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Draft Dose: Who needs a tight end?

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Alex Mayster

amayster@pfwmedia.com
Editorial assistant

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Posted March 28, 2011 @ 9:16 a.m. ET
By Alex Mayster

The one position that has been talked about less than any other leading up to the 2011 NFL draft is tight end. The grouping has been graded poorly in the days leading up to the draft, lacking in both high-potential talent and substantial depth. But regardless of what's available, some teams are still in need of help at the position. In the 21st installment of the Draft Dose series, PFW takes a look at five teams that might choose to grab a tight end:

Cardinals

The Cardinals struggled immensely in the passing game last season.  After finishing the 2010 campaign with just 10 TD passes, 19 interceptions and a 60.5 passer rating, an effective tight end could be just what the Arizona offense needs. Regardless of which Cardinal QB was under center, the TE position was targeted just 44 times and produced only 25 catches for 210 yards without a touchdown. Arizona's young group of signalcallers could benefit from a productive talent in the short passing game, perhaps opening up the field enough to allow WR Larry Fitzgerald to make more plays downfield.

Titans

The quarterback position is the top concern in Tennessee after moving on from Vince Young, but a young tight end could be a valuable addition as the Titans attempt to turn the franchise around. Bo Scaife had a mediocre 36-318-4 receiving last season, but the 30-year-old's numbers have declined the past two seasons and he's not considered much of a blocker. Reserve TE Craig Stevens has been a valuable backup but, after recording just 12 catches in three seasons, it's clear that he's best as a blocker. The team might want to bring in someone with the ability to catch and block.

Bills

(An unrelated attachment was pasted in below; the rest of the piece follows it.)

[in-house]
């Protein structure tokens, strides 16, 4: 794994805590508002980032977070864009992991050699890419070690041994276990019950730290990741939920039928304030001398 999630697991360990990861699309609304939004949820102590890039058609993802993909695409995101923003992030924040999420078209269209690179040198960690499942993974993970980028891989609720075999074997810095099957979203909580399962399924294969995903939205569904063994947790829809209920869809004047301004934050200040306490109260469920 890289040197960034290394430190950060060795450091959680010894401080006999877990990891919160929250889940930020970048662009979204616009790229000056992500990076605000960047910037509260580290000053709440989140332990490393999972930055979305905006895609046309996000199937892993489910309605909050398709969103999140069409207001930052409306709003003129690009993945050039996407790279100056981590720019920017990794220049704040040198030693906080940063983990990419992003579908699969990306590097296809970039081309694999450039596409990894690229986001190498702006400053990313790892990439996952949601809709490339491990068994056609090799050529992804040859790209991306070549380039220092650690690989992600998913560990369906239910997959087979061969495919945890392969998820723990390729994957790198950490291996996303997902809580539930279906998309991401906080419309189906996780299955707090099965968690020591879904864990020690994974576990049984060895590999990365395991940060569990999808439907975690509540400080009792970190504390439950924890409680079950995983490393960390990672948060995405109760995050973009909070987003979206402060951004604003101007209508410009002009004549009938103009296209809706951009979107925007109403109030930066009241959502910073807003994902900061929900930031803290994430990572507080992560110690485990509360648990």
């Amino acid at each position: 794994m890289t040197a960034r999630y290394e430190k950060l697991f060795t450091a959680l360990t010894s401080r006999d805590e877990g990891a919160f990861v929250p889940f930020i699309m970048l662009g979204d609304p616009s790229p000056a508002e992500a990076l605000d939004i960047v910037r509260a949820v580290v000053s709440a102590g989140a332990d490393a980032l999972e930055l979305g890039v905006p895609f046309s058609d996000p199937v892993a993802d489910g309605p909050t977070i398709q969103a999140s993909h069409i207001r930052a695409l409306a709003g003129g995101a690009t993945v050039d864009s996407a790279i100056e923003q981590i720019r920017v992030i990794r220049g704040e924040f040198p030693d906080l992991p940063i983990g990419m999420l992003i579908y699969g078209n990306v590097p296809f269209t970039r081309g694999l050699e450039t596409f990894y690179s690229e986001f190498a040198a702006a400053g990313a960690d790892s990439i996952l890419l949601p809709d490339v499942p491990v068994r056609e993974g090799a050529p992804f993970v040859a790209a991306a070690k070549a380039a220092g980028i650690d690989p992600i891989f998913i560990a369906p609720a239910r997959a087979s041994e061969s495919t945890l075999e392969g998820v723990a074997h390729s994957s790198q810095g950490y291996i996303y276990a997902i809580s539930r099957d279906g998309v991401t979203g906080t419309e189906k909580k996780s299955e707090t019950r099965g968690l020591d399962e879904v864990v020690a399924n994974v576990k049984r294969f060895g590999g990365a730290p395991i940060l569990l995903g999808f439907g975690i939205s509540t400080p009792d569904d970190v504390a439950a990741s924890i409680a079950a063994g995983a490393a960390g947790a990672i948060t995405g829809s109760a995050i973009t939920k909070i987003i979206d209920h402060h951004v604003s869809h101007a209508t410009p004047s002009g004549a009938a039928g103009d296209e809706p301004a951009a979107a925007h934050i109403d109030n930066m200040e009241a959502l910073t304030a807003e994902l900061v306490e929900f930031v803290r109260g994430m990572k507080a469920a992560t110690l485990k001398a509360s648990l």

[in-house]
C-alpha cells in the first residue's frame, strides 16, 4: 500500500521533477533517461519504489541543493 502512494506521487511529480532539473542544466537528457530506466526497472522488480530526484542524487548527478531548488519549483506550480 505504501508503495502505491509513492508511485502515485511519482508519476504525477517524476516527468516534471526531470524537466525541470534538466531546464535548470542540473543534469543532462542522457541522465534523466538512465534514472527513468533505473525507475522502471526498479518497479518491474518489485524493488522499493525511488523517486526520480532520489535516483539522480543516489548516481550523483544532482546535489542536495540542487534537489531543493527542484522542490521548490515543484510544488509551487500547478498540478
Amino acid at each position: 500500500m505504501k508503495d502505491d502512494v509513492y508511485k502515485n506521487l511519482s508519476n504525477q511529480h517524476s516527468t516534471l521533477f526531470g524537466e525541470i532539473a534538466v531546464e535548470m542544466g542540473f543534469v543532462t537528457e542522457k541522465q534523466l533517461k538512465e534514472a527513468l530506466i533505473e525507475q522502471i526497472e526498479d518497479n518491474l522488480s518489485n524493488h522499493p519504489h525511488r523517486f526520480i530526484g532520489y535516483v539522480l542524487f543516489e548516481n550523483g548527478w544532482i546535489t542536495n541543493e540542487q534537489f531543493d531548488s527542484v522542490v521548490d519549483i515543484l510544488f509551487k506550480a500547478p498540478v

Four different tight ends caught passes in Buffalo last season, but their combined production wasn't much to speak of. David Martin, Jonathan Stupar, Scott Chandler and Shawn Nelson combined for just 23-187-1 a year ago, and no Bills tight end had more than three catches in a game. Buffalo had six players gain 11.4 yards per catch or better a year ago but lacked a true threat over the middle.

Broncos

QBs Kyle Orton and Tim Tebow threw a combined 25 touchdown passes in '10, but none of them went to the tight end. Daniel Graham started all 16 games at the position, but pulled in a career-low 148 yards on just 18 catches. The 32-year-old was released in March, leaving a major gap in the Broncos' offense. The arrival of head coach John Fox likely will mean the Broncos will air it out a bit less than last season, upping the importance of a tight end who can be both a valuable option in the passing game and provide extra support in the ground game.

Falcons

Unlike the rest of the teams on the list, the Falcons currently have one of the NFL's premier tight ends on their roster. Gonzalez's statistics have decreased for the past three seasons and, although he still had 70-656-6 receiving, it might not be a bad idea for the organization to begin looking for an eventual replacement for the 35-year-old veteran. TE Justin Peelle filled that role last season but he's 32 years old and is best suited as a No. 2.

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